Everyone now has a rough idea of what Fairtrade is. The basic principle is that the producer and workers are given a fair price for their produce. As it should be. The Fairtrade Foundation (home of the iconic Fairtrade mark) is the main charity in the UK which works to ensure this. It guarantees a minimum price to farmers and additional payments for use on social projects.
The growth of Fairtrade
Fairtrade goods are becoming more and more popular. Thanks to the rise of the conscious consumer, sales of Fairtrade goods has risen for the first time since 2013. Last year’s revenue from such produce rose 2% to £1.64bn in the UK. But while this is really promising, it’s certainly not enough.
Fairtrade is far from mainstream. As you scour the aisles of your local supermarket, you’ll realise few products showcase the Fairtrade logo. Instead the aisles are monopolised by big brands like PG Tips, Nescafe, Mars, and Cadbury. These brands are all owned by the food and beverage giants of the world Unilever, Nestle, Mars and Kraft-Mondelez.
Such brands purport to follow their own schemes for sustainable tea, coffee and chocolate. Unilever, owner of PG Tips, claims to be committed to sustainable tea farming, giving their farmers a working wage and supporting the development of their communities.
Likewise Nestle, through its Nescafe Plan and Farmer Connect programmes, promotes its commitment to sourcing sustainable coffee and supporting farming communities.
The tea and coffee trail
But such schemes are not as rosy as they may first appear. As the Ethical Consumer highlights: “poor wages and conditions for tea workers remain the stand-out problem for tea”. And this is a similar story for coffee and chocolate.
You only have to search for ‘Nestle’ and ‘labour’ to see countless stories of the company admitting that slave labour ‘accidentally’ occurred on their plantations—only acknowledging the problem once the issue reaches the eyes of the consumer.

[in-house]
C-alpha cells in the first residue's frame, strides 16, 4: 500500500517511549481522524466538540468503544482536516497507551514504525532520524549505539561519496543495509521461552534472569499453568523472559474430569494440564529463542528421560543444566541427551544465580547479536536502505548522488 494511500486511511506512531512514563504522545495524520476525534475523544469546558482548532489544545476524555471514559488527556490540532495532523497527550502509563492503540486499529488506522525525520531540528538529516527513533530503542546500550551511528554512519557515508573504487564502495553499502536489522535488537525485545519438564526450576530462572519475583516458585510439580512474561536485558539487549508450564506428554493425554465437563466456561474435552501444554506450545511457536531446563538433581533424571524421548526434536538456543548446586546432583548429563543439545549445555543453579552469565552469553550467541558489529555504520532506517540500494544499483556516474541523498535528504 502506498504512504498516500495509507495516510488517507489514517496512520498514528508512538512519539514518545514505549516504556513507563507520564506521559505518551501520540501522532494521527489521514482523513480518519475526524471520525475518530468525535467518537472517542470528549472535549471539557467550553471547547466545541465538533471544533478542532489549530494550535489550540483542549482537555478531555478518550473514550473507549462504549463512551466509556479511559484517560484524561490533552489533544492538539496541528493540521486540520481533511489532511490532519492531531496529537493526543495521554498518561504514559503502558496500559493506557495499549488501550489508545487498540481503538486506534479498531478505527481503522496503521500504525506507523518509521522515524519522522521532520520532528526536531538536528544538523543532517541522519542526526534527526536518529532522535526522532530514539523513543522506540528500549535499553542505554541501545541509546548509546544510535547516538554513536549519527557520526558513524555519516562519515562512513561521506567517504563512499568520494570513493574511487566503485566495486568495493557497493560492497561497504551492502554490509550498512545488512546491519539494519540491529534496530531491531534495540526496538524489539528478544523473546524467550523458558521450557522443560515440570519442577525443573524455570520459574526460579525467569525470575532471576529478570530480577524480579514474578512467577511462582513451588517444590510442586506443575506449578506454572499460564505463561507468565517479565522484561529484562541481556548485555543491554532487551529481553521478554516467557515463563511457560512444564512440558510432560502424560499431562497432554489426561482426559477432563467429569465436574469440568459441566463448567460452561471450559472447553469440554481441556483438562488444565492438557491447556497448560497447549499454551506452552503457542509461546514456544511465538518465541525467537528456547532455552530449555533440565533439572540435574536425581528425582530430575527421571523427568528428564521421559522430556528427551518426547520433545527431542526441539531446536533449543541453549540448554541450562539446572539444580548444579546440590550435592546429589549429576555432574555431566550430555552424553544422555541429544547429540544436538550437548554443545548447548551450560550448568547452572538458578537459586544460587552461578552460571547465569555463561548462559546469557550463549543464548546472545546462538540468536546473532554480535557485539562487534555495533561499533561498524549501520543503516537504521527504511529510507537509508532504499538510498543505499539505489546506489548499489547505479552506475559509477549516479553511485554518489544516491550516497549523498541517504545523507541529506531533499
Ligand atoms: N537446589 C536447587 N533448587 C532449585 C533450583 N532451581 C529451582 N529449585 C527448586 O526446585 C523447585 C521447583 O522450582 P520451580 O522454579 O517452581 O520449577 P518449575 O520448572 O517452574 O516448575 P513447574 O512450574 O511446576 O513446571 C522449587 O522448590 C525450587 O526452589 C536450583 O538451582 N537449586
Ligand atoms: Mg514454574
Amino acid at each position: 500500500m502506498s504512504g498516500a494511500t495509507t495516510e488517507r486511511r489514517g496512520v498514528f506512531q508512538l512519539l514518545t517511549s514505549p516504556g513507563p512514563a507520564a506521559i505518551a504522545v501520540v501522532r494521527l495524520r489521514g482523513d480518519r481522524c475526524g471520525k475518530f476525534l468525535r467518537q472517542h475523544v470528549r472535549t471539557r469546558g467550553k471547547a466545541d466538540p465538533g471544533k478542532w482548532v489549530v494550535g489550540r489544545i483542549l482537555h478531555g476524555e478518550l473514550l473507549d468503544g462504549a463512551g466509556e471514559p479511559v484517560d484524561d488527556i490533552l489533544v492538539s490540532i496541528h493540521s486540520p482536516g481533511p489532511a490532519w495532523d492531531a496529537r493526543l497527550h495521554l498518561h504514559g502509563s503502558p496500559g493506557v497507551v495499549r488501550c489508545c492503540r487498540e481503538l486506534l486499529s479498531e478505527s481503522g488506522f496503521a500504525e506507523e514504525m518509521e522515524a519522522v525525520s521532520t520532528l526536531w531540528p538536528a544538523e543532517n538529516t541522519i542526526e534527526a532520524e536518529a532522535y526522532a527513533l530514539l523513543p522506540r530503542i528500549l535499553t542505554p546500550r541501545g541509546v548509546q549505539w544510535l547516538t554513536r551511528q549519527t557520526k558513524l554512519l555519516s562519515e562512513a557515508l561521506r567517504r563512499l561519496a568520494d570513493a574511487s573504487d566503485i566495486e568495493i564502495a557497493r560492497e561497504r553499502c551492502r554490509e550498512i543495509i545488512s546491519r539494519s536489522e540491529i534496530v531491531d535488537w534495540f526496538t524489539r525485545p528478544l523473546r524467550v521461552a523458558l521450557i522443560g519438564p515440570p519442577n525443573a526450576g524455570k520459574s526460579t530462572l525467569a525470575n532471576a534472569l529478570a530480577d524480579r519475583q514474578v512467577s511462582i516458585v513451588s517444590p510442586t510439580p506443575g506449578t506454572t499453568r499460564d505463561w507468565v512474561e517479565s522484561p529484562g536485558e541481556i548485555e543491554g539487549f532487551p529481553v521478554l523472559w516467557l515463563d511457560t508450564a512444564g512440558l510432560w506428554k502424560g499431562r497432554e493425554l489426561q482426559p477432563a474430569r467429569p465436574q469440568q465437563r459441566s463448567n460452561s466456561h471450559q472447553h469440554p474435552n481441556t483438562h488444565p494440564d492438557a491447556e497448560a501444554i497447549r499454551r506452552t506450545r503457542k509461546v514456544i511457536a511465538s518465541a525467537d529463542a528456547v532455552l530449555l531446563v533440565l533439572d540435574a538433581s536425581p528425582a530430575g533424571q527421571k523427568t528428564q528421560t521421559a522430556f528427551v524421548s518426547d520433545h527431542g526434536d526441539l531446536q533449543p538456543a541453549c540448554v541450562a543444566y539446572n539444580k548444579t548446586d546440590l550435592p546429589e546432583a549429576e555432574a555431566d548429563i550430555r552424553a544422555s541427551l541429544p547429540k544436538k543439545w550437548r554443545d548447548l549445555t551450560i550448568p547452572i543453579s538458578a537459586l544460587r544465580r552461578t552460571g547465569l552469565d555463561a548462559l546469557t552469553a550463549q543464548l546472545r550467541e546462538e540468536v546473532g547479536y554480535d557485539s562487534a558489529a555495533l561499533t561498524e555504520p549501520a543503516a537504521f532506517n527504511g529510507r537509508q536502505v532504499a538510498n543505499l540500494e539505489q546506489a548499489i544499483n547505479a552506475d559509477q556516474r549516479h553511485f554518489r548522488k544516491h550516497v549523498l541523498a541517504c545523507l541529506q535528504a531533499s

Likewise for anyone whose watched “The Tea Trail with Simon Reeve” or his follow on programme “The Coffee Trail” knows this industry is rife with problems. On one occasion Reeve visits a tea plantation run by Unilever. He meets with the tea pickers who inform him they are paid much less than Unilever claim. Usually only £1 a day for their back breaking work. On top of this, the plantation is often run by male superiors. On several occasions the women tea workers told Reeve if the superior made sexual advances and they declined, the superior would ensure their sacks of tea leaves were rejected on inspection. There was nothing in place to stop this from happening.
Furthermore, it would be naive to think that Fairtrade solves the whole problem. In 2014 a report from Oxfam discovered that tea pickers’ wages are often below the poverty line, whether they are on Fairtrade certified or non-certified estates. Fairtrade International’s own findings conflicted with this research bringing in the worrying question of who’s telling the truth?
Need for change
Things need to change. Fairtrade is a promising initiative and there are lots of companies out there who are trying to change the industry for the better.
But as things are, the big boys are still monopolising the market. And as times get tougher, this looks only likely to continue. Consumers are put off from Fairtrade often because they are slightly more expensive. When you see 80 tea bags for £1 compared to £2.60, which is the more likely to choice for the average family?
I can’t blame them, but I can blame the companies forcing this situation. But it’s not until we say no that these companies will take note.
To make a change and to find out which brands are ethical, take a look at Ethical Consumer.